Antisemitic graffiti found at West Natick MBTA station; community to gather on Sunday

NATICK The Select Board, Police Department and the Chabad Center of Natick are condemning antisemitic graffiti found Thursday night at the West Natick MBTA Station.

A swastika was found apparently spray-painted in black on the pavement at the station.

“Natick unequivocally opposes all acts of hate, prejudice, intolerance or discrimination against all peoples,” Select Board Chairman Bruce Evans said in a statement. “These moments serve as a harsh reminder that we must stand vigilant as a community and continue to make progress via greater education and community outreach. I make this next statement on behalf of the Select Board, town staff and all who associate with Natick, this act is in full opposition to the morality and the convictions of a town fully committed to acceptance and belonging. As an important part of that, we are in the process of hiring a director of equity, inclusion and outreach.”

Antisemitic graffiti was found Thursday night at the West Natick MBTA Station. Residents used chalk to create additional artwork to cover it up.

In the statement, Evans also expressed his solidarity with the Jewish community and said he hopes better education will prevent the “next hateful incident” from taking place.

“A silver lining did arise from the incident,” Evans said. “As the town staff approached the scene to remove this hateful act, it came to our attention that residents had already rallied to ‘combat’ this act with beautiful chalk artwork drawn atop this hateful imagery and blotting it out. Thank you to all Natick residents who stand alongside myself, the Select Board and the town staff.”

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The town is leaving the chalk artwork through Monday so people can see it, Evans said.

The Natick Police Department is investigating the incident.

‘A cowardly act’

“Chief (James) Hicks and the entire Natick Police Department condemn these acts and stand tall with our neighbors as we speak out against this type of divisive hate,” police said in a statement.

Rabbi Levi Fogelman, of the Chabad Center, called the incident a “cowardly act” in a statement.

“The purpose of an antisemitic act such as this, is no doubt done to attempt to create intimidation and fear,” he said in the statement. “But how we respond belongs to us. The reality is that Natick is a wonderful town with beautiful, kindhearted and good people. We are grateful to live in this environment and enjoy an atmosphere of peace and cohesion. My phone has been ringing with calls of support and strength. Our friend’s neighbor, a woman who is not Jewish, couldn’t let it go. She covered up the appalling image with chalk and wrote, ‘Hate has no place here.'”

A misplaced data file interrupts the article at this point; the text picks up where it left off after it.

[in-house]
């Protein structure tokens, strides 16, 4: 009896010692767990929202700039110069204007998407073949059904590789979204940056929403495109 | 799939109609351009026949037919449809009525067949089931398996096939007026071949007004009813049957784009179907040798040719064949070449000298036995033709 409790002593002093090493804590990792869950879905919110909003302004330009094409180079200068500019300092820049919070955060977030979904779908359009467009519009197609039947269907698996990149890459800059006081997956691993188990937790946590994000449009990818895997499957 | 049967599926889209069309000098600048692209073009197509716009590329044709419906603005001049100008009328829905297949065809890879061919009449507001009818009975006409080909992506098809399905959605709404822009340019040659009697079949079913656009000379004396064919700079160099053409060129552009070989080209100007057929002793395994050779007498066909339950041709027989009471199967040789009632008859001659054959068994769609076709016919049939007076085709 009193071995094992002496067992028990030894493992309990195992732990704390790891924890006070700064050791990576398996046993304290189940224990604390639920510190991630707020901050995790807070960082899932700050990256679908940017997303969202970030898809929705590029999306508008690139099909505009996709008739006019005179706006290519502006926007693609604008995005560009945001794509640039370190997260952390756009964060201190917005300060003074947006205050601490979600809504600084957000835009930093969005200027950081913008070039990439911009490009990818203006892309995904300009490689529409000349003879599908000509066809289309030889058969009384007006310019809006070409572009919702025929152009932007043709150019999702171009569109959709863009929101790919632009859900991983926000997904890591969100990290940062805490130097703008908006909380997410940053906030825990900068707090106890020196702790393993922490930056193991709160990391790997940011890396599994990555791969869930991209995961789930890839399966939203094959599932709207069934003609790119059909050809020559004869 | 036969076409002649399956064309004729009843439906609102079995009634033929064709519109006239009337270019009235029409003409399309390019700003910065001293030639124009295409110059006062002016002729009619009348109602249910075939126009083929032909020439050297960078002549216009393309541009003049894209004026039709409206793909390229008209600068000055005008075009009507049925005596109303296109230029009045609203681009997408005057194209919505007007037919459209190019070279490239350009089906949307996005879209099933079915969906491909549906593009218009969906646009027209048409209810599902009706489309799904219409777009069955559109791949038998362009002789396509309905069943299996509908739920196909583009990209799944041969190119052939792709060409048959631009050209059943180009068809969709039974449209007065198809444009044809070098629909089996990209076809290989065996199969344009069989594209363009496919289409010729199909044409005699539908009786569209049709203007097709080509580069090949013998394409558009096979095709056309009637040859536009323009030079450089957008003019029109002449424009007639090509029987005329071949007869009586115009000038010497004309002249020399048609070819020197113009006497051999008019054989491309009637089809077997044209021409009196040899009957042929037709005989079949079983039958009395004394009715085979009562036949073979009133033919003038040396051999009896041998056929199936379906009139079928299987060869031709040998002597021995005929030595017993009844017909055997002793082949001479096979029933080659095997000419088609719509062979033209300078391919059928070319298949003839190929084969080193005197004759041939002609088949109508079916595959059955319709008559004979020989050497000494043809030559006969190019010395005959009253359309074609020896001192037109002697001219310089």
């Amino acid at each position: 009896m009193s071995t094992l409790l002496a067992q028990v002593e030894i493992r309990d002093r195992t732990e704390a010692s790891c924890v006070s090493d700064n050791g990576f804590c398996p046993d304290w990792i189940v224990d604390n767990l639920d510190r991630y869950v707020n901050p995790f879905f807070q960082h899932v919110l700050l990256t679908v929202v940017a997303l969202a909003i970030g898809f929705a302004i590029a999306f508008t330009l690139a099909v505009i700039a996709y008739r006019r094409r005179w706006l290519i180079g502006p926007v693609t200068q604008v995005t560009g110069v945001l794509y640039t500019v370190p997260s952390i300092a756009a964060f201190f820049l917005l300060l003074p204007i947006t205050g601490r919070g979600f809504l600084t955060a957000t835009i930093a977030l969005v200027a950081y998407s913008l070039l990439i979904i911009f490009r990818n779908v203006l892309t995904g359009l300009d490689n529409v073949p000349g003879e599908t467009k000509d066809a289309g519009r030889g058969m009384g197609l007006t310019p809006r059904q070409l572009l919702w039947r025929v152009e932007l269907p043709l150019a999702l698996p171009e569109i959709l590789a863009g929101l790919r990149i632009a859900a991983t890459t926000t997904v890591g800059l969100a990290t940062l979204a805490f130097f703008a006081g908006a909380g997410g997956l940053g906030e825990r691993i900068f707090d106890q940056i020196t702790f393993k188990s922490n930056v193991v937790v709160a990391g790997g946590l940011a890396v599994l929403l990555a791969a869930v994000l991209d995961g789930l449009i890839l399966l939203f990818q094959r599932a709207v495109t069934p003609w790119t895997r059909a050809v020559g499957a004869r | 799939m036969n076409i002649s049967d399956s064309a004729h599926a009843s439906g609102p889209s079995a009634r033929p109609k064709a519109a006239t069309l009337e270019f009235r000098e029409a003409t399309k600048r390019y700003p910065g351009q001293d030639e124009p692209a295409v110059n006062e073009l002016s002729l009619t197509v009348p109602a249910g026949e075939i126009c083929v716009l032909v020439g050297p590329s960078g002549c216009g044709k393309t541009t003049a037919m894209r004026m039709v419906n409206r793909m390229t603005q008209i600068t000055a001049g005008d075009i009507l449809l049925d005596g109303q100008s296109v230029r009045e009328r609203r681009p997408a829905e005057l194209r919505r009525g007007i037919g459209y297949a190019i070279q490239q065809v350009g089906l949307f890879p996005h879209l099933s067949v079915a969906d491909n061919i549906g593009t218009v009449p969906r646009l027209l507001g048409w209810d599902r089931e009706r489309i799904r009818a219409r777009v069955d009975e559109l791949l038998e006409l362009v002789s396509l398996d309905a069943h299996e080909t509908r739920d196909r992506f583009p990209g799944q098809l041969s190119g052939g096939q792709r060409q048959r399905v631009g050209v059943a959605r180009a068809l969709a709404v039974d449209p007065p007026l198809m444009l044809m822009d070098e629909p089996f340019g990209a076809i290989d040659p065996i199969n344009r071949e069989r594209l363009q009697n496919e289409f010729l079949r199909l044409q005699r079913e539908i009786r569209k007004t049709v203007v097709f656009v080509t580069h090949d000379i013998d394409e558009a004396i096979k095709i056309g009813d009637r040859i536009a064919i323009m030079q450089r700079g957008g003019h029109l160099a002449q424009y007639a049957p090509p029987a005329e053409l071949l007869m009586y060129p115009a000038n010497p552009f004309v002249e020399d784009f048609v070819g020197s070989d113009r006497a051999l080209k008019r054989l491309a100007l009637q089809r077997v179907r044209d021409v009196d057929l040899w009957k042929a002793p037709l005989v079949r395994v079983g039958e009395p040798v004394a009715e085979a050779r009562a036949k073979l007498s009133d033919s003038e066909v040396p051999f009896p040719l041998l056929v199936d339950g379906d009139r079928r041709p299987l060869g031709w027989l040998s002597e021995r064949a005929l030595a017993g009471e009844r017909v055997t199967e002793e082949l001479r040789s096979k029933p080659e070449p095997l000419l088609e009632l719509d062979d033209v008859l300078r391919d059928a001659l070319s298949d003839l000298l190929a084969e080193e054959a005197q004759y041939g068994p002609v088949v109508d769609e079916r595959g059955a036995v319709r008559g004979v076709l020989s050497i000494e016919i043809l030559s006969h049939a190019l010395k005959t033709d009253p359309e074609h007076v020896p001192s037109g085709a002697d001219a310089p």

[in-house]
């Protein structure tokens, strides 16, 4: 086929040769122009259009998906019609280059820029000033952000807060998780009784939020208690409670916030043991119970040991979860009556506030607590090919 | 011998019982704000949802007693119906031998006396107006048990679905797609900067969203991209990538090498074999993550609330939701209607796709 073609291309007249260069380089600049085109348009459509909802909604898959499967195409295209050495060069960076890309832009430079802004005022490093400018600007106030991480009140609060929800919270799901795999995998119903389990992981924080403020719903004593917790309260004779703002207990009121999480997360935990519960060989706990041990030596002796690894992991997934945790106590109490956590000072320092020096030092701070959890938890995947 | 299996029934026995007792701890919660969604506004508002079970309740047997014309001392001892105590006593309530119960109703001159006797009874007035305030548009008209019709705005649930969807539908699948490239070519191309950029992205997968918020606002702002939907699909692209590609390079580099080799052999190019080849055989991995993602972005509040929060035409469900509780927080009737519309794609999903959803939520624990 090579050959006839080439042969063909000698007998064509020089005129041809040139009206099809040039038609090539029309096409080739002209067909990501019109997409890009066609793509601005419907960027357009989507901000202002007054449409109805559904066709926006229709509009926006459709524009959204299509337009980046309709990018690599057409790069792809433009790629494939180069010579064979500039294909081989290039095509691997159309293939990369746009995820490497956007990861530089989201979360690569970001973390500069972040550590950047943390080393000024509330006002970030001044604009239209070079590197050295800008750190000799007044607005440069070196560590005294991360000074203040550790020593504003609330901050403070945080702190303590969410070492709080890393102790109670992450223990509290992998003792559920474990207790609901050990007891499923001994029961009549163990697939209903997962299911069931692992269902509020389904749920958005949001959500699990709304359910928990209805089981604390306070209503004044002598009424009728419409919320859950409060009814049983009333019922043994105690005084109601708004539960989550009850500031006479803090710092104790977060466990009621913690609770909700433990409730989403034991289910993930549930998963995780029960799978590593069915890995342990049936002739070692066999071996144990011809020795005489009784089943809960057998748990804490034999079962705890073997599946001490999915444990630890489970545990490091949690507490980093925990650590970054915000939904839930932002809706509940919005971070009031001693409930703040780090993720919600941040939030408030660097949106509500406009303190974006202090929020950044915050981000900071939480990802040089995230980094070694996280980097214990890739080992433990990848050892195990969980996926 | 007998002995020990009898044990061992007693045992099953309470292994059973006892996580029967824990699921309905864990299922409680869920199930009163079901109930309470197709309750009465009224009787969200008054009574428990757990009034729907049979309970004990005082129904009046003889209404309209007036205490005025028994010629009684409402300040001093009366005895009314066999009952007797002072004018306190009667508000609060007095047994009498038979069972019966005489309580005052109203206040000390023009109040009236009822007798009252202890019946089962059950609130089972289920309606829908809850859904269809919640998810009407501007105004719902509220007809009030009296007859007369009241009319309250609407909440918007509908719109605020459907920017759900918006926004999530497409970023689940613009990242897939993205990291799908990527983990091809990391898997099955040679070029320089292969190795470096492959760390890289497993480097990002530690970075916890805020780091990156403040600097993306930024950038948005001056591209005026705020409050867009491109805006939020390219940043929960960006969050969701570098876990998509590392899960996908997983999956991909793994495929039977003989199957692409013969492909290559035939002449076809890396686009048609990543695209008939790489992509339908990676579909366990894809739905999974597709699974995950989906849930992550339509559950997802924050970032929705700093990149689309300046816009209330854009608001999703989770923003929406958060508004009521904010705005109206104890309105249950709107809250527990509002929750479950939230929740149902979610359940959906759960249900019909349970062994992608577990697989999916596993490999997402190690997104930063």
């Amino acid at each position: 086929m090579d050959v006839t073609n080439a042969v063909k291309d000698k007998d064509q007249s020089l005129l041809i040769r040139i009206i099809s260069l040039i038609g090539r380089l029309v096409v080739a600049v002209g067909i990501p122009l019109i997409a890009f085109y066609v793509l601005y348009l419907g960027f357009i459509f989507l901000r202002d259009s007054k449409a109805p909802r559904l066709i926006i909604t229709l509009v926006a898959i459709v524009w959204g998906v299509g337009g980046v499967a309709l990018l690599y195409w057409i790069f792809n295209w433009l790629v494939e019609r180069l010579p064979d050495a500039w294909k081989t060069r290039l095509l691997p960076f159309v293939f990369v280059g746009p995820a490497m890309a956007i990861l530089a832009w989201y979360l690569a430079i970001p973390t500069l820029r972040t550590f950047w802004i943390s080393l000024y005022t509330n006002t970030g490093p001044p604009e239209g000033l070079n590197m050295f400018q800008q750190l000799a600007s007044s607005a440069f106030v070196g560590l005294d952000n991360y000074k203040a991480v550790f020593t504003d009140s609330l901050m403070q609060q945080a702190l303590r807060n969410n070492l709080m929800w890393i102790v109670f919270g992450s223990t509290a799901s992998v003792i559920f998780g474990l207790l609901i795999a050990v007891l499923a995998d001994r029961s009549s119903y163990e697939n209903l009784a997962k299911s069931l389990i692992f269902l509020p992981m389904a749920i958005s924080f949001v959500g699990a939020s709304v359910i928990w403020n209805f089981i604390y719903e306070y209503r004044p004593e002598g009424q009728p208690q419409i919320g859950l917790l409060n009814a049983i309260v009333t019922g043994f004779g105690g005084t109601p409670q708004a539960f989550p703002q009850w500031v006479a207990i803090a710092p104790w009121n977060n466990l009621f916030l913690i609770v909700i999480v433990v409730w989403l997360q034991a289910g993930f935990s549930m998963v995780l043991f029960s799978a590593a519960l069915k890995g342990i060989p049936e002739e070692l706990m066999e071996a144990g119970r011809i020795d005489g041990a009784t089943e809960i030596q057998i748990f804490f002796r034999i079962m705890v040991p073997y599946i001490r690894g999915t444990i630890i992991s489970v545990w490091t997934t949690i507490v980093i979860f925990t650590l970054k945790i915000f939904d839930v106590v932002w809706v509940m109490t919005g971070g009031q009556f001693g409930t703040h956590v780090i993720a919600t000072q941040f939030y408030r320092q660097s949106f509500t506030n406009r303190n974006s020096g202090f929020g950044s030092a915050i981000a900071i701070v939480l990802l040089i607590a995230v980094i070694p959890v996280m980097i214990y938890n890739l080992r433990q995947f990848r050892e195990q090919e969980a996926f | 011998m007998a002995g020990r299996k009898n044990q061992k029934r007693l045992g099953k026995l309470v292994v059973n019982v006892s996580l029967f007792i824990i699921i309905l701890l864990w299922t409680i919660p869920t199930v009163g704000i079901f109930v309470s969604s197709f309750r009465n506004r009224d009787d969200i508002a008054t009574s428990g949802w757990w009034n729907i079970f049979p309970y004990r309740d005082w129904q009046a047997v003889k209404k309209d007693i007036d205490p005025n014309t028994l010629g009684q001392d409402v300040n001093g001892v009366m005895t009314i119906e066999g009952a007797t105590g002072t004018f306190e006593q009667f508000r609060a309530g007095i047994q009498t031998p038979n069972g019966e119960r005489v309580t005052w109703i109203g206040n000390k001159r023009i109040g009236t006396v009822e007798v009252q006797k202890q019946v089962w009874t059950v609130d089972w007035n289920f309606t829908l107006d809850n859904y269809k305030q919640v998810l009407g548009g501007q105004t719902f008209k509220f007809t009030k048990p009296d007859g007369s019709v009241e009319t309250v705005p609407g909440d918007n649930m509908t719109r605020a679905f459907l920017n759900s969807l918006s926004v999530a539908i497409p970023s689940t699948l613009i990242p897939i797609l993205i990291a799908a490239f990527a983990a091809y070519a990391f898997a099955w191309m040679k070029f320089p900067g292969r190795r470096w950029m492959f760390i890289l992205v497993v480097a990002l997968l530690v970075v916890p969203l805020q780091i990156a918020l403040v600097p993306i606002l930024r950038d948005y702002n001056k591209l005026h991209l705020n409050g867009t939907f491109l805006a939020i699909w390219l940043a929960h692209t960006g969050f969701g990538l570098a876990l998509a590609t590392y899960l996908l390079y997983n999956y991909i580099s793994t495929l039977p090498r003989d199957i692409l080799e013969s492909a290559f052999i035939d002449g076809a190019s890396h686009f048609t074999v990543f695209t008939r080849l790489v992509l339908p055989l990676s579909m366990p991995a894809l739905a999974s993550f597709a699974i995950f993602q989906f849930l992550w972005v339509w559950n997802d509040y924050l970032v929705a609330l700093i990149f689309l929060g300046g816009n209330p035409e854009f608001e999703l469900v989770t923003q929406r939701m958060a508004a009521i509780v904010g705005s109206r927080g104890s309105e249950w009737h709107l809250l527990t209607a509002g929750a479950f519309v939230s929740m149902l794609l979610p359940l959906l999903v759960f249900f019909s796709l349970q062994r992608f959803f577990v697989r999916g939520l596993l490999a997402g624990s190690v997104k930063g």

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Fogelman said that when combating such hate, the first thing to do is to “call out evil” and condemn it.

“One of the things we can do is express our own Jewish pride and identity in ways that we may not have been accustomed to do until now,” he wrote. “The best way to stop darkness is to double our efforts with light and goodness. We take control of our response with acts of positivity and pride. When negativity sees that all they accomplished was to strengthen us even more, it will lose. Individually, it may be through putting a Mezuza on our door, Lighting Shabbat Candles, wearing a kipa, showing up in Shul more often, etc.”

Community gathering on Sunday

On Sunday, the Chabad Center is inviting the community to the Boden Lane Bridge at 10:30 a.m. for a “Confidence in our Community Event.”

Fogelman said people will march from the bridge to the Chabad Center parking lot, 159 Boden Lane, where they will hear from the Natick police and other community leaders.

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“Originally planned as a small intimate event for this Sunday morning, we are extending the invitation to the entire community and will host our Maimonides Cycle of Study Celebration outdoors in the Chabad parking Lot,” Fogelman said. “The teachings of Maimonides represent Education, Ethics and true peace. Let us increase more goodness, light and joyous celebration.”

Norman Miller can be reached at 508-626-3823 or [email protected]. For up-to-date public safety news, follow him on Twitter @Norman_MillerMW or on Facebook at

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